The success of the corporate tax cut should ultimately be judged by corporate investment levels and wage growth, not share buybacks or one-off bonuses.
Investment is the mechanism through which corporate rate cuts lead to higher productivity and higher compensation, and the Republican plan was explicitly designed to improve the marginal incentive to invest.
Yet announcements made by hundreds of businesses for one-off bonuses for workers and even share buybacks can still be a direct consequence of the tax cut.
There are two economic mechanisms at work here, which John Cochrane has outlined: “incentives” and “cashflow”. The former is the more important, but the latter is what we are seeing so far.
Follow the money. Companies have existing investments. The rate cut means they now receive a higher after-tax return than expected, and profitable firms are left with higher after-tax profits.
Each firm will examine how best to use any extra funds. They will know their near-term investment opportunities. Some will invest, and they now have a greater incentive to do so. But if the firm decides not to reinvest, then they may pay out extra cash to shareholders, or to employees in the form of bonuses. They may increase wages too, if they foresee a tighter future labor market, in part caused by the tax cuts.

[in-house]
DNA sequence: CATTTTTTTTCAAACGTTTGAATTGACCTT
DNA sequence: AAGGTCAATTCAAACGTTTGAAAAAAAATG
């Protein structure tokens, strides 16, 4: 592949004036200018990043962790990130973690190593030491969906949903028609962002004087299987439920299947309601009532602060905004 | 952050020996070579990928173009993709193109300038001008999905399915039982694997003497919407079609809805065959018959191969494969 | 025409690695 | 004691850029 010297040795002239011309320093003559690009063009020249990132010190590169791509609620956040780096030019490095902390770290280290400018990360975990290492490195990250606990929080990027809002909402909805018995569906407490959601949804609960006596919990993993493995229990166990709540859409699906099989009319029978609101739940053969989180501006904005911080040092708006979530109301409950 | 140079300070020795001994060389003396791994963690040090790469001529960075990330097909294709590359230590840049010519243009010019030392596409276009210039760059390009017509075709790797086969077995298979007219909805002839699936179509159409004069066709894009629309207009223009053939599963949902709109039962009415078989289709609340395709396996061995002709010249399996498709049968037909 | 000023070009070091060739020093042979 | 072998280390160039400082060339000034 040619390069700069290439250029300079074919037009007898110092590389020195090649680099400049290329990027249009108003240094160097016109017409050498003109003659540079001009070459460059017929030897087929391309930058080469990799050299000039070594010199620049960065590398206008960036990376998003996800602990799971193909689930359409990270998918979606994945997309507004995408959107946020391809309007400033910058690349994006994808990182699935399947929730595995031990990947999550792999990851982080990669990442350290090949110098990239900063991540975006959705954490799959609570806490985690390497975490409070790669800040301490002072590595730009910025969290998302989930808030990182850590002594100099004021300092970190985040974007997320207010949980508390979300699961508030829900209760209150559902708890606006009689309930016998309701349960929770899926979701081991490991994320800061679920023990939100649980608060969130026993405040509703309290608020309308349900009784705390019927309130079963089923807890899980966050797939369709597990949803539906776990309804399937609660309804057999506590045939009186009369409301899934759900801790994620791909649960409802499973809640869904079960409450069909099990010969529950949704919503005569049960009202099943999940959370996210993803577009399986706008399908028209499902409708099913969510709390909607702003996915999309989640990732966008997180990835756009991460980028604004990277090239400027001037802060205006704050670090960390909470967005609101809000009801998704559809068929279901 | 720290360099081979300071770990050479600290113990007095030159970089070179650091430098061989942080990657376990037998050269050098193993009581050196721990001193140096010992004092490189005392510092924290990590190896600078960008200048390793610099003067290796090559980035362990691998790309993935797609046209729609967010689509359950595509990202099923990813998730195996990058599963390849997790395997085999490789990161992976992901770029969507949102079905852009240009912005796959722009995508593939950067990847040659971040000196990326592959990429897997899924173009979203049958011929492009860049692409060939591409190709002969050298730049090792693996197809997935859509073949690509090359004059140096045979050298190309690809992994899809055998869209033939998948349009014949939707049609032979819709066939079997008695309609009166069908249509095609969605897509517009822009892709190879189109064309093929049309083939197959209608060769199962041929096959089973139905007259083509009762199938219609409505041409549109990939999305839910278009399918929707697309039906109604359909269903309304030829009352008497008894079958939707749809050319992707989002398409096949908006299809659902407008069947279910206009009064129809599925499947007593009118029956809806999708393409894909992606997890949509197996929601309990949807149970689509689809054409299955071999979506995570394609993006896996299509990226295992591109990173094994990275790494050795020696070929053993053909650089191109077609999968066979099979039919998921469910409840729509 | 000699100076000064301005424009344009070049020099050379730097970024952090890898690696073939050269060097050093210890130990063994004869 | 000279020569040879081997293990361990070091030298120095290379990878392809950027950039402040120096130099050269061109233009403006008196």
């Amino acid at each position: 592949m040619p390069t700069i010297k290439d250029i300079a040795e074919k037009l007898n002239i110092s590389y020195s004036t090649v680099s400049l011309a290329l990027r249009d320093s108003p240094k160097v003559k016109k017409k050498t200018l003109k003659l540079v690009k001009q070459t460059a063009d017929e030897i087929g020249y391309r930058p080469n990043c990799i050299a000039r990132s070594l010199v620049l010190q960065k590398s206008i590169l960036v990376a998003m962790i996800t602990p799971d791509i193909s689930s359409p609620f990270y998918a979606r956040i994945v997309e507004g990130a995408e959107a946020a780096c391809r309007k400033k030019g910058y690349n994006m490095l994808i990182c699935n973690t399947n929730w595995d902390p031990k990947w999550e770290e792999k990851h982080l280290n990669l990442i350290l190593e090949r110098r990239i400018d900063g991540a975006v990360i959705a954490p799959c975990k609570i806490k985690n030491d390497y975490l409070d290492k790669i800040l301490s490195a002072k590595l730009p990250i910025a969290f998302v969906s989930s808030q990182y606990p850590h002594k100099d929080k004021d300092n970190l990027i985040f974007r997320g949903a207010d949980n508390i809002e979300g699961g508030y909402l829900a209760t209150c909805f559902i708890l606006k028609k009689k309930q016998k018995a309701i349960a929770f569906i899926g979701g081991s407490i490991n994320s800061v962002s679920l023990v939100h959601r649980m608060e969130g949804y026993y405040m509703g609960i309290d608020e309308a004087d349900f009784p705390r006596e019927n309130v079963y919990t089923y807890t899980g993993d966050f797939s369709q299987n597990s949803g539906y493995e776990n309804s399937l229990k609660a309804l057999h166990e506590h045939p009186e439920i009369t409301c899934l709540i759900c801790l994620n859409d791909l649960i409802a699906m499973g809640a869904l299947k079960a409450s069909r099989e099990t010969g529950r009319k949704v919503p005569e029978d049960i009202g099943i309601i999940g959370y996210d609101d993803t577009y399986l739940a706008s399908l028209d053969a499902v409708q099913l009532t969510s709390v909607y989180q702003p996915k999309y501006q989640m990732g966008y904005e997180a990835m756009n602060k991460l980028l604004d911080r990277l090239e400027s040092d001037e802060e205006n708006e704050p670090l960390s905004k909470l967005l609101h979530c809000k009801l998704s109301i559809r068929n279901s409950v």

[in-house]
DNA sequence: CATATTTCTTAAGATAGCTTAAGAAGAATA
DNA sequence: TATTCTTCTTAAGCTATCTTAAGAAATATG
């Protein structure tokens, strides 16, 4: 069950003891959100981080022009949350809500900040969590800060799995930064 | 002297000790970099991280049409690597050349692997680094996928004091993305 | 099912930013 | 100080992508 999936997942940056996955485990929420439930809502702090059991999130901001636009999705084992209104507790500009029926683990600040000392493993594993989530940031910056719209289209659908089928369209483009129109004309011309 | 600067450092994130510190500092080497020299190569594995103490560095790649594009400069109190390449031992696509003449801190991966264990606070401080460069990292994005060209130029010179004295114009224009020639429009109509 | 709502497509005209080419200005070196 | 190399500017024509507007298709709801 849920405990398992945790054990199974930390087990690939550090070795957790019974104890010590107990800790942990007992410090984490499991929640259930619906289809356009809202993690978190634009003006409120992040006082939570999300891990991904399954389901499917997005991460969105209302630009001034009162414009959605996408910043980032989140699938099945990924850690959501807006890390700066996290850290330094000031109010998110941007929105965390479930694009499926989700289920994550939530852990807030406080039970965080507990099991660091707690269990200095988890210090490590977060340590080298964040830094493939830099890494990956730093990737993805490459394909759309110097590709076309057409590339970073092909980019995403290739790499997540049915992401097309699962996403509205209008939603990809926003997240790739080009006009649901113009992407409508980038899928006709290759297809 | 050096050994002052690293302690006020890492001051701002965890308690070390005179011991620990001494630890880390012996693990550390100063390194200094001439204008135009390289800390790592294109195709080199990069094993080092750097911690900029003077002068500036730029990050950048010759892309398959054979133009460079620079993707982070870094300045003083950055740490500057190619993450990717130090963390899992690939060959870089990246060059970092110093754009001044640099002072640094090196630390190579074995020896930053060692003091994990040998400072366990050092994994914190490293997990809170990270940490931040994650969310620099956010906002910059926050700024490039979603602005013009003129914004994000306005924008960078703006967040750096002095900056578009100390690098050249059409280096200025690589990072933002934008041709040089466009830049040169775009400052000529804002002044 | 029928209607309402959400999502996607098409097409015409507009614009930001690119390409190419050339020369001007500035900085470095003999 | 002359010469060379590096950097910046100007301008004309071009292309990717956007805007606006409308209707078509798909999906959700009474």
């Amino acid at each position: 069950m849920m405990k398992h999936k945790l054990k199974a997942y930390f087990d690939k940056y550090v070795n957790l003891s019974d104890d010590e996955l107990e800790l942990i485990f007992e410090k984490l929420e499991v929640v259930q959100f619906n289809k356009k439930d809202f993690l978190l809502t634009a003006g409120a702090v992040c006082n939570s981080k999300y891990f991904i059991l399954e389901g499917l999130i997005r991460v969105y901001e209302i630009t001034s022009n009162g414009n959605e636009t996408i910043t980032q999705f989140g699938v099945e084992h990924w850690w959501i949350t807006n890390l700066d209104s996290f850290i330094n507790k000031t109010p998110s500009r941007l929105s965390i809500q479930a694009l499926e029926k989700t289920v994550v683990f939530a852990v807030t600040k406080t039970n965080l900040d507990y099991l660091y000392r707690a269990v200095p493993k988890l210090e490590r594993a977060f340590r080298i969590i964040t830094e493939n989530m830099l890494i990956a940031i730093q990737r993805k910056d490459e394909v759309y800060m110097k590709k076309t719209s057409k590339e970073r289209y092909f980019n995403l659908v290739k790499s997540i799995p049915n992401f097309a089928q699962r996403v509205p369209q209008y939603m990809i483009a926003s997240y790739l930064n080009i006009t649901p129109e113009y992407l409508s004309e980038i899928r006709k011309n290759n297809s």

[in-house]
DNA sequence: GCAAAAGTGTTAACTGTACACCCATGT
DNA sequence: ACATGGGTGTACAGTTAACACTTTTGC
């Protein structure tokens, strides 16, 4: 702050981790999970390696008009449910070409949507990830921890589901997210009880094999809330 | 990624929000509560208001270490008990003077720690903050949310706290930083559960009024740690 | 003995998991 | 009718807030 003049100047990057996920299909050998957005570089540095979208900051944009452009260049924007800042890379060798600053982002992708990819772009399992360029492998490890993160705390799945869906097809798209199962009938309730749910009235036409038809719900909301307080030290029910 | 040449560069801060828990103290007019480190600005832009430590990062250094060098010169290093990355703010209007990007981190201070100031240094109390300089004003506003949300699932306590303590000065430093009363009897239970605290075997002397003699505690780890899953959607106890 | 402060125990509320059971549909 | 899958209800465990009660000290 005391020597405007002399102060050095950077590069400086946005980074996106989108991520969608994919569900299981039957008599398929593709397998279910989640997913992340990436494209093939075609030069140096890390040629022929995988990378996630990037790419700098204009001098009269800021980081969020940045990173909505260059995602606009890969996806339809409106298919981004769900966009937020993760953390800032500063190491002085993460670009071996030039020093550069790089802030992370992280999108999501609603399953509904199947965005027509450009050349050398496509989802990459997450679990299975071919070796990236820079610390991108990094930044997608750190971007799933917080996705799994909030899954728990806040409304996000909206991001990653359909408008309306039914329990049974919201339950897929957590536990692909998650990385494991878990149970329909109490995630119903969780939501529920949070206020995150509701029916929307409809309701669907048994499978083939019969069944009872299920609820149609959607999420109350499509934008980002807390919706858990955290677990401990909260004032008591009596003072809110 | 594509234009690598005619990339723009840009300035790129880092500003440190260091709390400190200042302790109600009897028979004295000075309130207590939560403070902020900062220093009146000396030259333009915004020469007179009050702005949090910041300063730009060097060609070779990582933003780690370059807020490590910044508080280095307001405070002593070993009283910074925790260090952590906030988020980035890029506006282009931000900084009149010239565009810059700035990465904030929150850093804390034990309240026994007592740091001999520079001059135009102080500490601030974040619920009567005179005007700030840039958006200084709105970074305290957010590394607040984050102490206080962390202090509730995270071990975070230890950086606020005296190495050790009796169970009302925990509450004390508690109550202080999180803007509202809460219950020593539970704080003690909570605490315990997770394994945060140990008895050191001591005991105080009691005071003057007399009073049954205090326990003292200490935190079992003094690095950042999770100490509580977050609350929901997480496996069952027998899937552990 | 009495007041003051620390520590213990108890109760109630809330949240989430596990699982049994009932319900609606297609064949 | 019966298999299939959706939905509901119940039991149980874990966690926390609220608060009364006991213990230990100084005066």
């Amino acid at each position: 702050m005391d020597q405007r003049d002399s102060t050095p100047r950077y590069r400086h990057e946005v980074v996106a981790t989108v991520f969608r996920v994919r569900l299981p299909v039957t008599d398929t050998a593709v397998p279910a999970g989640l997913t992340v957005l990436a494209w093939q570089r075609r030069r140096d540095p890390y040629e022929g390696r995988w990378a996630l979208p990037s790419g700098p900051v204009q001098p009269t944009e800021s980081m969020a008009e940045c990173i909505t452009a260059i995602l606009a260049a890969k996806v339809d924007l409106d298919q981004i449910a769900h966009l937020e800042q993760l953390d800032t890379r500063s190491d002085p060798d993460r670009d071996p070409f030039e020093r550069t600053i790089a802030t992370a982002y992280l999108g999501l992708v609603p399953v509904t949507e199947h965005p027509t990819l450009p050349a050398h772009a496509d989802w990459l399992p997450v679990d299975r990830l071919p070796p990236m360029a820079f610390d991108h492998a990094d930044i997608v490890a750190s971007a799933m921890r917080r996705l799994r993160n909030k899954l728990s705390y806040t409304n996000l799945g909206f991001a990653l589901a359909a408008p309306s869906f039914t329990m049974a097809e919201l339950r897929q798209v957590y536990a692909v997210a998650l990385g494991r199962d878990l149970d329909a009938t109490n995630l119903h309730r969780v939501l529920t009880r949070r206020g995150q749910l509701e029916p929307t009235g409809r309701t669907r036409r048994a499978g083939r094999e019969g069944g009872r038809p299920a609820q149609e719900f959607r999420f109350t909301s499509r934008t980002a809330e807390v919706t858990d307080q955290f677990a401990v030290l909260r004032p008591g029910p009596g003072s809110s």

Of course, some may use the tax cut as a hook to make announcements of wage increases or bonuses that they might have made anyway. It’s a free “good publicity” story, and helps entrench support for lower corporate taxes. But a firm will decide to do what it believes is best for it given its individual circumstances.
There’s a clear mechanism through which the big corporate rate cut leads to short-term bonuses, then. The claim they are due to the tax rate cut is perfectly feasible, and some of the partisan criticism of company announcements is baffling.
Critics are right to say, as I have above, that we should not read too much about the long-term effects of the rate cuts from one-off bonuses. What ultimately matters is how much investment increases, and the whole purpose of the rate cut was to incentivize this.
But if your argument is that it’s investment that matters and we should ignore short-term flows of cash, you cannot in the next breath criticize companies for large share buybacks. In fact, if you care most about investment then share buybacks are probably preferable to one-off worker bonuses. Existing shareholders do not burn the money they receive, and are probably more likely than workers on average to reinvest elsewhere in the economy.
An even worse take though is from those who believe the company announcements are just a timeline effect, completely unrelated to tax. So many people on Twitter say things like “if you’re going to claim all these bonus announcements are due to the tax cuts then Toys“R”Us shutting stores is presumably due to the tax cut too.”
No. There is a clear mechanism through which corporate tax cuts can generate worker bonuses. It’s a basic flow of cash. There is no mechanism through which the loss-making Toys“R”Us is affected by a corporate rate cut. Corporate taxes apply to profits, and Toys“R”Us is not making any.